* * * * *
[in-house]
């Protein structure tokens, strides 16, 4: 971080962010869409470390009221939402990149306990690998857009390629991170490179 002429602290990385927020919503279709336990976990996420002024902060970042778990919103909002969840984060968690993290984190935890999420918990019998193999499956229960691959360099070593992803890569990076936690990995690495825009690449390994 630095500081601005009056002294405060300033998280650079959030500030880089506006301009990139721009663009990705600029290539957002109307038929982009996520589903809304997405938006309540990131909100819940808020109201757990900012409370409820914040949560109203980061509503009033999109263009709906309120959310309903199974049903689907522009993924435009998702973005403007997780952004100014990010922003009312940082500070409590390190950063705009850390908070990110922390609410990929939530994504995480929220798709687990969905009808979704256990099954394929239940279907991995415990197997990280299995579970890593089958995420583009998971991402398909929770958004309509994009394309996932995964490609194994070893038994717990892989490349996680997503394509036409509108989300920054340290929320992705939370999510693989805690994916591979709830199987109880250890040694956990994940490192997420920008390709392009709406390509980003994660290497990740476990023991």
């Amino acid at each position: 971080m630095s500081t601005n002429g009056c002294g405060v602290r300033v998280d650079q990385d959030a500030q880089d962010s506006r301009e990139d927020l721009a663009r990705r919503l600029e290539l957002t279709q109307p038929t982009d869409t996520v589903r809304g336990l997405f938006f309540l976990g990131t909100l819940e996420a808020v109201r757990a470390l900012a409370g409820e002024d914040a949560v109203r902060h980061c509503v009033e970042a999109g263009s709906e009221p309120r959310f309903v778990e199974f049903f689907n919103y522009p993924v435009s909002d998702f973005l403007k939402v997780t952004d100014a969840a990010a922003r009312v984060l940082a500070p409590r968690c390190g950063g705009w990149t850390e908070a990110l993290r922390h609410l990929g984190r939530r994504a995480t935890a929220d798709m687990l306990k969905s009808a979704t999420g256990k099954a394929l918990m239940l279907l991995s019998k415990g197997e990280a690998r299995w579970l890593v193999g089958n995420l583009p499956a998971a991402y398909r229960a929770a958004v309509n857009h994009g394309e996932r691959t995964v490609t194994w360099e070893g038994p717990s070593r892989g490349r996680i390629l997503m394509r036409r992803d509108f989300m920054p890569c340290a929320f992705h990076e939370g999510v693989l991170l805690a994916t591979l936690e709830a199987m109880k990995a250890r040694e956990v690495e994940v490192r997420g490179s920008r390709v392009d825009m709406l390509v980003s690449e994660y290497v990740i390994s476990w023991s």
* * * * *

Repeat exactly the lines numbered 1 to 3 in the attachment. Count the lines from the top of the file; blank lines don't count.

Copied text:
[in-house]
């Protein structure tokens, strides 16, 4: 971080962010869409470390009221939402990149306990690998857009390629991170490179 002429602290990385927020919503279709336990976990996420002024902060970042778990919103909002969840984060968690993290984190935890999420918990019998193999499956229960691959360099070593992803890569990076936690990995690495825009690449390994 630095500081601005009056002294405060300033998280650079959030500030880089506006301009990139721009663009990705600029290539957002109307038929982009996520589903809304997405938006309540990131909100819940808020109201757990900012409370409820914040949560109203980061509503009033999109263009709906309120959310309903199974049903689907522009993924435009998702973005403007997780952004100014990010922003009312940082500070409590390190950063705009850390908070990110922390609410990929939530994504995480929220798709687990969905009808979704256990099954394929239940279907991995415990197997990280299995579970890593089958995420583009998971991402398909929770958004309509994009394309996932995964490609194994070893038994717990892989490349996680997503394509036409509108989300920054340290929320992705939370999510693989805690994916591979709830199987109880250890040694956990994940490192997420920008390709392009709406390509980003994660290497990740476990023991």
């Amino acid at each position: 971080m630095s500081t601005n002429g009056c002294g405060v602290r300033v998280d650079q990385d959030a500030q880089d962010s506006r301009e990139d927020l721009a663009r990705r919503l600029e290539l957002t279709q109307p038929t982009d869409t996520v589903r809304g336990l997405f938006f309540l976990g990131t909100l819940e996420a808020v109201r757990a470390l900012a409370g409820e002024d914040a949560v109203r902060h980061c509503v009033e970042a999109g263009s709906e009221p309120r959310f309903v778990e199974f049903f689907n919103y522009p993924v435009s909002d998702f973005l403007k939402v997780t952004d100014a969840a990010a922003r009312v984060l940082a500070p409590r968690c390190g950063g705009w990149t850390e908070a990110l993290r922390h609410l990929g984190r939530r994504a995480t935890a929220d798709m687990l306990k969905s009808a979704t999420g256990k099954a394929l918990m239940l279907l991995s019998k415990g197997e990280a690998r299995w579970l890593v193999g089958n995420l583009p499956a998971a991402y398909r229960a929770a958004v309509n857009h994009g394309e996932r691959t995964v490609t194994w360099e070893g038994p717990s070593r892989g490349r996680i390629l997503m394509r036409r992803d509108f989300m920054p890569c340290a929320f992705h990076e939370g999510v693989l991170l805690a994916t591979l936690e709830a199987m109880k990995a250890r040694e956990v690495e994940v490192r997420g490179s920008r390709v392009d825009m709406l390509v980003s690449e994660y290497v990740i390994s476990w023991s």